40 million people had their healthcare information hacked in 2021
Healthcare breaches continue to grow at a rapid rate.
Hacking is a constantly growing problem in the United States. 2021 has possibly been the worst year yet, with more than 40 million people having their healthcare information compromised from data breaches.
The Office for Civil Rights at the Department of Health and Human Services holds the records for healthcare breaches in the United States. Breaches that affect more than 500 people must be reported to the Office, making that information public.
This year, the Office for Civil Rights received 578 reports of breaches from health organizations. That number is actually less than the 599 breaches reported last year, but the number of affected people is much higher this time around. This year’s reports encompass more than 40 million individuals. Last year, approximately 26 million people were affected.
A report from Bitglass, a security company, outlines the rapid growth in healthcare hacking that the United States has seen over the last few years. Before 2016, data breaches were a minimal cause of compromised healthcare information. Loss or theft of devices and other IT errors were the main causes of leaked data during that time.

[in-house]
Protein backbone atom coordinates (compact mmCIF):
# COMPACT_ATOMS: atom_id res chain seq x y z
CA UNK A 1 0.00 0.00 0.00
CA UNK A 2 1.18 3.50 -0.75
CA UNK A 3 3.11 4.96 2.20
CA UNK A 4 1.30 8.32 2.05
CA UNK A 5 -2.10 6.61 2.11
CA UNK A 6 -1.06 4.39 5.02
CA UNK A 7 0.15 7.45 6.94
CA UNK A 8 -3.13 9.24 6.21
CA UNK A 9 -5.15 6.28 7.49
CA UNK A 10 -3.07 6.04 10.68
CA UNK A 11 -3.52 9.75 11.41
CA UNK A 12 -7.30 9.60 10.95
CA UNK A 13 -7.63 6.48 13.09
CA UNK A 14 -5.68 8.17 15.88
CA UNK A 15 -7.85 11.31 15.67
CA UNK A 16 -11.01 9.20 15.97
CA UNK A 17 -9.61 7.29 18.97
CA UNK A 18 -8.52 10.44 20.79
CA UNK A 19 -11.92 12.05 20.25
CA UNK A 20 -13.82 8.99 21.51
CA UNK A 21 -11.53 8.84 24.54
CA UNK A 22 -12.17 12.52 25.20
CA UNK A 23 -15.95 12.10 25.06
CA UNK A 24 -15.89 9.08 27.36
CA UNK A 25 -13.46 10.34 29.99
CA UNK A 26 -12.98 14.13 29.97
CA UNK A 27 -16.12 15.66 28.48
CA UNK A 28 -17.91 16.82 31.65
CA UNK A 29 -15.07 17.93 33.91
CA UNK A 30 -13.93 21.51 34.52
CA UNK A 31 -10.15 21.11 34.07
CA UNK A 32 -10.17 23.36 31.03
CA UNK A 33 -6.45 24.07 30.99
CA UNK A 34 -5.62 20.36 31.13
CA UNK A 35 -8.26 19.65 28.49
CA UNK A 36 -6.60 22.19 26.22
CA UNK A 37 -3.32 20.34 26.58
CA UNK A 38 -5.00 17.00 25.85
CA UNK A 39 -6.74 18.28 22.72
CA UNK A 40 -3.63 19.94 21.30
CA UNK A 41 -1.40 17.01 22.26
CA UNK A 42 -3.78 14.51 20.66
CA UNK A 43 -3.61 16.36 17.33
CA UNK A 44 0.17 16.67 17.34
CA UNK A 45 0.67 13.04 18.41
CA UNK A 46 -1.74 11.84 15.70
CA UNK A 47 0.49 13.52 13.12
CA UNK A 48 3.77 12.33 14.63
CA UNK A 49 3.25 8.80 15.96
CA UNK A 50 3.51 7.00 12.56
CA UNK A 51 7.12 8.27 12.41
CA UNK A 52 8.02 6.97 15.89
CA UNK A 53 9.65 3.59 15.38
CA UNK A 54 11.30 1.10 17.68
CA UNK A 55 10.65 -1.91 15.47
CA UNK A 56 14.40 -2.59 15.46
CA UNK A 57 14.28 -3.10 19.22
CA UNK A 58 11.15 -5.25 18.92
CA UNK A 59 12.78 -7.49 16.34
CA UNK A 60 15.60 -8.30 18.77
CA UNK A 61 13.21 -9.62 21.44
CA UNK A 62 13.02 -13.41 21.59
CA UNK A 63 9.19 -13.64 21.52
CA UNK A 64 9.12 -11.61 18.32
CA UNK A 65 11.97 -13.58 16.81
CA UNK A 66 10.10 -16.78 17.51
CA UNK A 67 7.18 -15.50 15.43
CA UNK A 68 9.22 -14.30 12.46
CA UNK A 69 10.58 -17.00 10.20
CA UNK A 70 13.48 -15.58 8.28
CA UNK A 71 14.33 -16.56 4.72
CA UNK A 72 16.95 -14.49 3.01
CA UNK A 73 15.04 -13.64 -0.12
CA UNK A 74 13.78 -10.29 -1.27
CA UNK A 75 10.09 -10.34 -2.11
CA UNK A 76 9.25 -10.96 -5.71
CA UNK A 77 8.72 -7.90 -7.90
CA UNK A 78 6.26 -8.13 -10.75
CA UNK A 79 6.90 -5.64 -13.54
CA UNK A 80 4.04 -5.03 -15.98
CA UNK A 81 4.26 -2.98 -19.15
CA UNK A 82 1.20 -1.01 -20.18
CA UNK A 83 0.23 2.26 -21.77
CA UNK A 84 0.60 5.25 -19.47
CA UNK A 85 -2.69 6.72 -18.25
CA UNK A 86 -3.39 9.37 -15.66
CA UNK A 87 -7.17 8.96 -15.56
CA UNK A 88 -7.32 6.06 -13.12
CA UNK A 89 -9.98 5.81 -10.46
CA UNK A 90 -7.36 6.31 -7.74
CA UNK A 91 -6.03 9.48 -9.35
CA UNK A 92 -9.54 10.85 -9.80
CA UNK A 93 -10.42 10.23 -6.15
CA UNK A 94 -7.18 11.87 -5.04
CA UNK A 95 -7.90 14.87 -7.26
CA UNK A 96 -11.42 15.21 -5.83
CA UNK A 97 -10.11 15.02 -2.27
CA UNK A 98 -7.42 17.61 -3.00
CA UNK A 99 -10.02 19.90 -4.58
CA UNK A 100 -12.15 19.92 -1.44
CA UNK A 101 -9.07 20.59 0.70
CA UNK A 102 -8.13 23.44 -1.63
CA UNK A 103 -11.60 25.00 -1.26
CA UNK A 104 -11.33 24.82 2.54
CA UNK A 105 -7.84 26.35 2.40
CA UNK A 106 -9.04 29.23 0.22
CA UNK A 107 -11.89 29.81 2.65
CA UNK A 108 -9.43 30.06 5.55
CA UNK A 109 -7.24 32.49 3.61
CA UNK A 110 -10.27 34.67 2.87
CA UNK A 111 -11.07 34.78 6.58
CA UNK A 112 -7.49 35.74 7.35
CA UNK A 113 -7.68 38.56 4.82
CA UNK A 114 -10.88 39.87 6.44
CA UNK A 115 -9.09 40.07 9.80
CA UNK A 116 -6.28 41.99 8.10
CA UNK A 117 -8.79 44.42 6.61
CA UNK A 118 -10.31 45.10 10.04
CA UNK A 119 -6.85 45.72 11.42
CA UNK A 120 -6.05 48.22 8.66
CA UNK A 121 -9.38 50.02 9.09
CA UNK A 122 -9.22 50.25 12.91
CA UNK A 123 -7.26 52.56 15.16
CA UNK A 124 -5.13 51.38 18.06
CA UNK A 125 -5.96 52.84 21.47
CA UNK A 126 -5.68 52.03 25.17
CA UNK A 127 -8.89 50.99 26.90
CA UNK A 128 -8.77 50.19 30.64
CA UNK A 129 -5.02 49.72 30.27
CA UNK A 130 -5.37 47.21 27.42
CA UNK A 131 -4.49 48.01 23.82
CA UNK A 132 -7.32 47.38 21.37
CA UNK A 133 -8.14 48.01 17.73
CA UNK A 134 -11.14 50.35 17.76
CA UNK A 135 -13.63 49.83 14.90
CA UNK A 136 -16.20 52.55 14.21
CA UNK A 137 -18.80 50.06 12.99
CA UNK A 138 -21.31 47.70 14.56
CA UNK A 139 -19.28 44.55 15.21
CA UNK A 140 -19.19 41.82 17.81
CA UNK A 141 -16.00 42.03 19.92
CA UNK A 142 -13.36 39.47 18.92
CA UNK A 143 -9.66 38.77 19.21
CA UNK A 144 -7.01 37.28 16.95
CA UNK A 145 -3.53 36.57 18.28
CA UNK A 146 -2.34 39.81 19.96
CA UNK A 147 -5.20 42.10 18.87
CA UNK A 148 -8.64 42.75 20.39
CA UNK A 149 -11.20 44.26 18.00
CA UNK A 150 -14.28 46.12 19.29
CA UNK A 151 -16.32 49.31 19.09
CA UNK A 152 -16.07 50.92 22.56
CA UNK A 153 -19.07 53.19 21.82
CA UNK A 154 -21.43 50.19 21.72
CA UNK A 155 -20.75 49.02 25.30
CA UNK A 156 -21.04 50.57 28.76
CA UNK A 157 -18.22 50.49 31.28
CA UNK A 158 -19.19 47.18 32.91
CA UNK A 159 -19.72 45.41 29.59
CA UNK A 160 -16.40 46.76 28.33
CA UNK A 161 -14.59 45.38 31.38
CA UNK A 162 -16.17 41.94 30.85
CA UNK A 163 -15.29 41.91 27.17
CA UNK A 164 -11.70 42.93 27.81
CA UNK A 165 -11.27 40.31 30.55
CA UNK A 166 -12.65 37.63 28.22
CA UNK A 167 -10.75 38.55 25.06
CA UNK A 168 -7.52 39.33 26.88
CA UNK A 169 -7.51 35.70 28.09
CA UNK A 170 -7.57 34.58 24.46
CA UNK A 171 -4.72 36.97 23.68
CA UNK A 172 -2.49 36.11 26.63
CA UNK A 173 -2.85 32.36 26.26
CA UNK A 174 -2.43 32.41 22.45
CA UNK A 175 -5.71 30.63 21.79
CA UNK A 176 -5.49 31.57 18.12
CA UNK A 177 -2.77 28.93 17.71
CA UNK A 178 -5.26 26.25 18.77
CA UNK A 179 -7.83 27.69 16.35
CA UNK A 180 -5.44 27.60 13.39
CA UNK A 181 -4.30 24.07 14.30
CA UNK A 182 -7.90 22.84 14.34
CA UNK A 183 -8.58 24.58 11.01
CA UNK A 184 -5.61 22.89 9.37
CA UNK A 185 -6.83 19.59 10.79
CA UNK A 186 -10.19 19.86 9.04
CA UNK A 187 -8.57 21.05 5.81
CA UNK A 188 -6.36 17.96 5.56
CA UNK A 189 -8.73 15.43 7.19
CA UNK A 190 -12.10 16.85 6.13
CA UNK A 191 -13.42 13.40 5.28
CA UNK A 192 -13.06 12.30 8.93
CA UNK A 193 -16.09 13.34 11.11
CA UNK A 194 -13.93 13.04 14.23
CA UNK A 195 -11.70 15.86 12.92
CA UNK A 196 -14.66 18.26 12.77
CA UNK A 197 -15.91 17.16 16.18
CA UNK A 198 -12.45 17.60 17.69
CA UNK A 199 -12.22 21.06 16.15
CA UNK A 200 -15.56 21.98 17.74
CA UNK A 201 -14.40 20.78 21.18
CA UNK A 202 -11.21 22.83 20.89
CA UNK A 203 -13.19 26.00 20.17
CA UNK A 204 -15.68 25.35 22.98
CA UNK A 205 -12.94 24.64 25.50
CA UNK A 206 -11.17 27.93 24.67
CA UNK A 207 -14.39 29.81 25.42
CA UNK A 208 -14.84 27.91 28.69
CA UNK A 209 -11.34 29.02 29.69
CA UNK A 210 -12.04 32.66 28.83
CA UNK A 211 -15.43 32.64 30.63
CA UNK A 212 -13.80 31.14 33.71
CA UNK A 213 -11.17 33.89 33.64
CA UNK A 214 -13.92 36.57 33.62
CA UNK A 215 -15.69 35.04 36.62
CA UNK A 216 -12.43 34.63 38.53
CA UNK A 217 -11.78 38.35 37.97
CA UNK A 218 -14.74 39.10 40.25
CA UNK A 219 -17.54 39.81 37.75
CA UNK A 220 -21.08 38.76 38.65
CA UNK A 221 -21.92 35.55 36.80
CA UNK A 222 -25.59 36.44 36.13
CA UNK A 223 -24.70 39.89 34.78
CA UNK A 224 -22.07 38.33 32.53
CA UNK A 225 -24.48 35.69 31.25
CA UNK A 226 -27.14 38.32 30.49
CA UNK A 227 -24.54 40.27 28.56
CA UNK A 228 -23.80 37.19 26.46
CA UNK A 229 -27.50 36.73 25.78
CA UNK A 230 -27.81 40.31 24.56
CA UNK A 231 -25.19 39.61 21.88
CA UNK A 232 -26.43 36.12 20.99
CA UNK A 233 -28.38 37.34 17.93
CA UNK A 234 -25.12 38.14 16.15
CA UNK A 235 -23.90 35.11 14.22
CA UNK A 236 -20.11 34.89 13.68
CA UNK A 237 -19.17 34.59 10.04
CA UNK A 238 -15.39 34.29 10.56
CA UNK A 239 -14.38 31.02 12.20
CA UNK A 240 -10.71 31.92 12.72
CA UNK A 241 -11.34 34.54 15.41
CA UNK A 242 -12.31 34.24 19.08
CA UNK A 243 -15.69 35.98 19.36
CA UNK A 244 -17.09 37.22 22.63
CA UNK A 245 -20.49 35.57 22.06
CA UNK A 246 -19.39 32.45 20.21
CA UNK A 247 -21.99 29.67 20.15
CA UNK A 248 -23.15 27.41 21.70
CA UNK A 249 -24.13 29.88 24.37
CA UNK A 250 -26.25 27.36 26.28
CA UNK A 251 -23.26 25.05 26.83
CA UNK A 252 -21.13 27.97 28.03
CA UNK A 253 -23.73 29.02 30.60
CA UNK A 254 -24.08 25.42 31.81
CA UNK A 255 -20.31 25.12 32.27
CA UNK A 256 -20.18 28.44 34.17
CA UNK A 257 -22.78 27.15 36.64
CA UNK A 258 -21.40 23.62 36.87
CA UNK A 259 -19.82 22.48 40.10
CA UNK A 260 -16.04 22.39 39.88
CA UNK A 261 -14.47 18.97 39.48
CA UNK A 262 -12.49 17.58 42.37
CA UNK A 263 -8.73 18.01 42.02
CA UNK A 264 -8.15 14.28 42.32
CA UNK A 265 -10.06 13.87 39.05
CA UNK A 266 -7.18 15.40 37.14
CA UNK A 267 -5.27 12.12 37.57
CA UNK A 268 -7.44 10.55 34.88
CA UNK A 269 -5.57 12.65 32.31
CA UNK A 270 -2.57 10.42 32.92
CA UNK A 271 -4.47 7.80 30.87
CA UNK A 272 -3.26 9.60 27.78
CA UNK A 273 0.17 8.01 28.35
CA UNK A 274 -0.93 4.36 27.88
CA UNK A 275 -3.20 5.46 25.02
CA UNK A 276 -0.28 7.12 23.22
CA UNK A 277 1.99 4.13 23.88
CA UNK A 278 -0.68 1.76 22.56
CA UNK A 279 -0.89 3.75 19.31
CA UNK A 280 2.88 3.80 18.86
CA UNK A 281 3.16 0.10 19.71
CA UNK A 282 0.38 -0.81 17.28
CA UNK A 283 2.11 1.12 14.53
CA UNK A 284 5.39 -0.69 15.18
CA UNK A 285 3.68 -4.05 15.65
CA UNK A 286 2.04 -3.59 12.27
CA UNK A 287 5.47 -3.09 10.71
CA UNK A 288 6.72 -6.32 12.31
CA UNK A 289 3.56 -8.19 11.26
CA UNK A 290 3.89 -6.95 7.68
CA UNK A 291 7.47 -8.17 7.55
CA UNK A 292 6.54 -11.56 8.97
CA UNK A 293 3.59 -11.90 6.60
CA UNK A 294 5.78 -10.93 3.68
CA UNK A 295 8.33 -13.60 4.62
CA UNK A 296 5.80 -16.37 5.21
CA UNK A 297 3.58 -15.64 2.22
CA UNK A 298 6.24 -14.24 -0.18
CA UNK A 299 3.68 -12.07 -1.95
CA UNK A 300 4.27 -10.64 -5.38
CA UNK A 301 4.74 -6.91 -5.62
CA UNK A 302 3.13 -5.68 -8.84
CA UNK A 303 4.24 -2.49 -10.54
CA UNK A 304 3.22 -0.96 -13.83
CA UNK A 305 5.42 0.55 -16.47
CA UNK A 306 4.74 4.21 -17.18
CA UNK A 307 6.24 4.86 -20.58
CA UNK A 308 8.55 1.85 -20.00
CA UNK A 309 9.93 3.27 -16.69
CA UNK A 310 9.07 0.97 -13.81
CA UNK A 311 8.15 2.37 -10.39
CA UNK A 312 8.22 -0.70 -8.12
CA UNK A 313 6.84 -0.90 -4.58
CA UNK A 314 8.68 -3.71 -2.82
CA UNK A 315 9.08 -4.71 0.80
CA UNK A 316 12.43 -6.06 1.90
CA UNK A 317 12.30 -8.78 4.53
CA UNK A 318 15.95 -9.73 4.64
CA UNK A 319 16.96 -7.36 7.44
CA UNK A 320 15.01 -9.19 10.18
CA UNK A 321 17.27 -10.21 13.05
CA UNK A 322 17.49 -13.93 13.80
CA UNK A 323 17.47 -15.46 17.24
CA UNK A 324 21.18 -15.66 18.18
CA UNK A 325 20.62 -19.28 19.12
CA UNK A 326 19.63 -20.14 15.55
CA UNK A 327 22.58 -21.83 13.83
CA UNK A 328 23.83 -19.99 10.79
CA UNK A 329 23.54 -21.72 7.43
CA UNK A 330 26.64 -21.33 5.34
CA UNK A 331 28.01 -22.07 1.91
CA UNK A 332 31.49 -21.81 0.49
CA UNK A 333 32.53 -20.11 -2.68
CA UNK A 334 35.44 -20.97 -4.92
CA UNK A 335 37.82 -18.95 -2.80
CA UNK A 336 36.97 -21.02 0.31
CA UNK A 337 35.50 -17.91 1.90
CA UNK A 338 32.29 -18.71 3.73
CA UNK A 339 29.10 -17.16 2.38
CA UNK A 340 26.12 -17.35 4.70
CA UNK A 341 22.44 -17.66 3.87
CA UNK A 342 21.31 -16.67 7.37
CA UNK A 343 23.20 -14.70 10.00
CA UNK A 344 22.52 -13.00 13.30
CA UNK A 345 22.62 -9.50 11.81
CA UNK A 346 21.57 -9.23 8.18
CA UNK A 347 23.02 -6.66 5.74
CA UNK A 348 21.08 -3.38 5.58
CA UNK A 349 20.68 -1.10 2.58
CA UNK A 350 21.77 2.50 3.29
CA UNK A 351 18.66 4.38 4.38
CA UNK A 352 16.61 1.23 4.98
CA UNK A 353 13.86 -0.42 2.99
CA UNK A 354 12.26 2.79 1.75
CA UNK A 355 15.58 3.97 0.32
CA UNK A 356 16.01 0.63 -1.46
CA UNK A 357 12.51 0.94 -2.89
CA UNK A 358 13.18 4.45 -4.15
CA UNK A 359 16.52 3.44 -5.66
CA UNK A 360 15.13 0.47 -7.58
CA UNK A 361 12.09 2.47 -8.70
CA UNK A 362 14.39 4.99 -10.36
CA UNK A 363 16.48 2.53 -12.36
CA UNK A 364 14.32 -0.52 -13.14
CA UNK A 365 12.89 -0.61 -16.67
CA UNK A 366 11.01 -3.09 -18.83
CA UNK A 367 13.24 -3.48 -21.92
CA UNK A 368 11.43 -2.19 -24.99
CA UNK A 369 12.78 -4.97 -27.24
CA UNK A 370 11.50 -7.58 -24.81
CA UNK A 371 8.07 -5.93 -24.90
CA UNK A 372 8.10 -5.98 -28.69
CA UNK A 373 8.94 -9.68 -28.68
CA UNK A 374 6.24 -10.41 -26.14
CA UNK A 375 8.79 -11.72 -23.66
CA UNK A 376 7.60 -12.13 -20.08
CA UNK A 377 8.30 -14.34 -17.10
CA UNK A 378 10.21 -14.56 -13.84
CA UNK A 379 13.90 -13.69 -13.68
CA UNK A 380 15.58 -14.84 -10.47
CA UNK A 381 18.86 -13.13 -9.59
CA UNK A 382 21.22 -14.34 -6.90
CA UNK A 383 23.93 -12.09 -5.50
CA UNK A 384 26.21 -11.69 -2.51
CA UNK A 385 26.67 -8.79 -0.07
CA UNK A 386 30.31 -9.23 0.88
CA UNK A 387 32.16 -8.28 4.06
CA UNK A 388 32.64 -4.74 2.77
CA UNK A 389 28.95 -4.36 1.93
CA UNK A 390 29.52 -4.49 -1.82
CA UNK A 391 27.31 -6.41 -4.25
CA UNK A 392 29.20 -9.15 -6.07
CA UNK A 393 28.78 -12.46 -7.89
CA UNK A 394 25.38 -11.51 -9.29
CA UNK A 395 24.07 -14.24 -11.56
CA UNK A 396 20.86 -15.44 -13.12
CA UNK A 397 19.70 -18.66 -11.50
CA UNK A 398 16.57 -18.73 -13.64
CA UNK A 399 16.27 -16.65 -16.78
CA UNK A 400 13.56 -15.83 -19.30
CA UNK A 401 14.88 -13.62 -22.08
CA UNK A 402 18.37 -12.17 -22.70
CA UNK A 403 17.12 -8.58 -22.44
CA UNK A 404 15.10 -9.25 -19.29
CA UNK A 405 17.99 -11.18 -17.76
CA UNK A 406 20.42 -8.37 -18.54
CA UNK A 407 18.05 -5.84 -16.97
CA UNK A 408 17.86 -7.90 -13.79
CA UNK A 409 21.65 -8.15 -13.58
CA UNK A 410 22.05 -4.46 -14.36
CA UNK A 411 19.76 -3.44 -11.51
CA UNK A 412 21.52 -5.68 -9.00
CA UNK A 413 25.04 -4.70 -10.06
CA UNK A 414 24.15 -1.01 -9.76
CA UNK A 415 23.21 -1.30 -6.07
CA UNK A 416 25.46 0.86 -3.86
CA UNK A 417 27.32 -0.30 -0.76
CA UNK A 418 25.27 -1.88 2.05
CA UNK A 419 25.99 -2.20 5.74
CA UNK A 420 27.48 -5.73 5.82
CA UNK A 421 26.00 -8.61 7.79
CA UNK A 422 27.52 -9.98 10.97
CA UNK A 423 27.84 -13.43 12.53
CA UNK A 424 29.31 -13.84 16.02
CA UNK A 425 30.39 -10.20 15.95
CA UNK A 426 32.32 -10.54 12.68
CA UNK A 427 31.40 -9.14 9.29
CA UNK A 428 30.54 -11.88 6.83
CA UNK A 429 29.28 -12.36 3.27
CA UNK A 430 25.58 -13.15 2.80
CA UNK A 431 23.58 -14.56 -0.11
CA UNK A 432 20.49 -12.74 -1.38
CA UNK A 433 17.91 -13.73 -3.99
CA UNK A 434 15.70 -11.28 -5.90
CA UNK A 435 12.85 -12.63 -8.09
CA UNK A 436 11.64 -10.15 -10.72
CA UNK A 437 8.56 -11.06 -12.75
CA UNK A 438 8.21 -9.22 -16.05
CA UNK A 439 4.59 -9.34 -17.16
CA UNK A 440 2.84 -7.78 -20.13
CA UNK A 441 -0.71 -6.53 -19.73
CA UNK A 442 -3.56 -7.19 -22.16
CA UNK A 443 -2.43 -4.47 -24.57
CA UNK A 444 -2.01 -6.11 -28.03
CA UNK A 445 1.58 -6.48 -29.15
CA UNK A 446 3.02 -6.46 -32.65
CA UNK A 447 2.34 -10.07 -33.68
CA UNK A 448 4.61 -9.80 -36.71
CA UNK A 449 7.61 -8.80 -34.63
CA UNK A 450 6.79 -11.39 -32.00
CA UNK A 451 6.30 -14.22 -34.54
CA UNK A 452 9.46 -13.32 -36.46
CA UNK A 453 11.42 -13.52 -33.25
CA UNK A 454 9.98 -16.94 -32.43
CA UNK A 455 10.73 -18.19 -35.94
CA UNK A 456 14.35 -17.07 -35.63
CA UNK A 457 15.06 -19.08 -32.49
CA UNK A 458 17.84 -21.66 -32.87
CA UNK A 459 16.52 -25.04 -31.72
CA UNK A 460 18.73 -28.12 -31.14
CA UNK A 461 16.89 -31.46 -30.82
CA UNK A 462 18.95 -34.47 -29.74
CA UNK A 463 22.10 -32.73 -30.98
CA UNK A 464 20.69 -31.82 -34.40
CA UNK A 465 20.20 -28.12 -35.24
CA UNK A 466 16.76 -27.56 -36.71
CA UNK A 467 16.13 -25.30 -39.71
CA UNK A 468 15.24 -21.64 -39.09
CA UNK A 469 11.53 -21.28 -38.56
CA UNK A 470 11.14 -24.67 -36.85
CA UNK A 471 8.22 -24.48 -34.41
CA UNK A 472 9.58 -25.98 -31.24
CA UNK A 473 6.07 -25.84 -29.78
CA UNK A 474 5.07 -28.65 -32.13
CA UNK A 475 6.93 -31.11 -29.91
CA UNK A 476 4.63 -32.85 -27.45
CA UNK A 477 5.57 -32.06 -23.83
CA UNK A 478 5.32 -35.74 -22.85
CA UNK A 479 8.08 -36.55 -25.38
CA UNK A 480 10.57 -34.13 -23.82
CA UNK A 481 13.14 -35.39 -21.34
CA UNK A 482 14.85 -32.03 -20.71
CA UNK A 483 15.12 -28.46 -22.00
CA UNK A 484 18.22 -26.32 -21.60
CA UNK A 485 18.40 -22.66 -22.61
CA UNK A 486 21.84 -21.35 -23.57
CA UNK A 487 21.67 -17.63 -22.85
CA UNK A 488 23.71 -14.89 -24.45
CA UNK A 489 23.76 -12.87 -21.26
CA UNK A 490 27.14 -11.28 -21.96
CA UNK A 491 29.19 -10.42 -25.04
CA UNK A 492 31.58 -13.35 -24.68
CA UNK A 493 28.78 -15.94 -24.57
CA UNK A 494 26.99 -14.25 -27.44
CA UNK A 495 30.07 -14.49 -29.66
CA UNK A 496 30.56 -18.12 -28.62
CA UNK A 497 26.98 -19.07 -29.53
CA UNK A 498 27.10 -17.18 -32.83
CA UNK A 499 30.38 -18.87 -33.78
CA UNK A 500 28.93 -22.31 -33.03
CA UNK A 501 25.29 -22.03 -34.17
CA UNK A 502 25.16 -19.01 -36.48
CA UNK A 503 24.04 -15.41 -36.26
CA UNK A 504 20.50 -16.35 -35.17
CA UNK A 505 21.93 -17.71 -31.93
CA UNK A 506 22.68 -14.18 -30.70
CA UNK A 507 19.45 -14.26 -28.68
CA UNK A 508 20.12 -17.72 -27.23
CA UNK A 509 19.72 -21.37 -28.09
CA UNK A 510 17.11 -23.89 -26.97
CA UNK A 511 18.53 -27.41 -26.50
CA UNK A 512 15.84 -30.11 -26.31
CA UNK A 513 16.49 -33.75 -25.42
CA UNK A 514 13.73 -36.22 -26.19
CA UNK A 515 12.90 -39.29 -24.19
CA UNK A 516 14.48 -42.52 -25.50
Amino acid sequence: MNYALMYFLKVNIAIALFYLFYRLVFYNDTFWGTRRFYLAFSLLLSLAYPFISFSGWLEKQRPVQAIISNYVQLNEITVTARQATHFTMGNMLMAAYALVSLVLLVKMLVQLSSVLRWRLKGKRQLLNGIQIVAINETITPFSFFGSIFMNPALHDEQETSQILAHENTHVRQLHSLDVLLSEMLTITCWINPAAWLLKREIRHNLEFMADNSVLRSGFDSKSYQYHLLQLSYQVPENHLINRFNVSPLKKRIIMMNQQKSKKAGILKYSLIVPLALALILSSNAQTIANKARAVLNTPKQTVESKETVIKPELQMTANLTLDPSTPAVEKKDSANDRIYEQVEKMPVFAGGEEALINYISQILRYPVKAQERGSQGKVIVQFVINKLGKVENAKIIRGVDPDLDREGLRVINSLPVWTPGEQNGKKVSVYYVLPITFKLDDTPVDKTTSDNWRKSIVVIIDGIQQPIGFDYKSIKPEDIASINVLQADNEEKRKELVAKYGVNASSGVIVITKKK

However, the proliferation of healthcare breaches has been exponential over the last five years. Now, data breaches are by far the most common cause for compromised healthcare data.
Medical information is super valuable on the black market, making these health organizations prime targets for bad actors. Most of these organizations aren’t equipped to combat these attacks.
And these breaches have the potential to do great harm to patients of health organizations that become the targets of attacks. Hopefully, the healthcare industry can finally get on board with increasing cybersecurity efforts at health organizations everywhere.
- T-Mobile’s security is terrible according to the hacker that breached its servers
- BitMart, a crypto platform, had $196 million stolen
- Apple is suing a company that makes iPhone hacks
- This FBI document reveals how much data it can legally obtain from messaging apps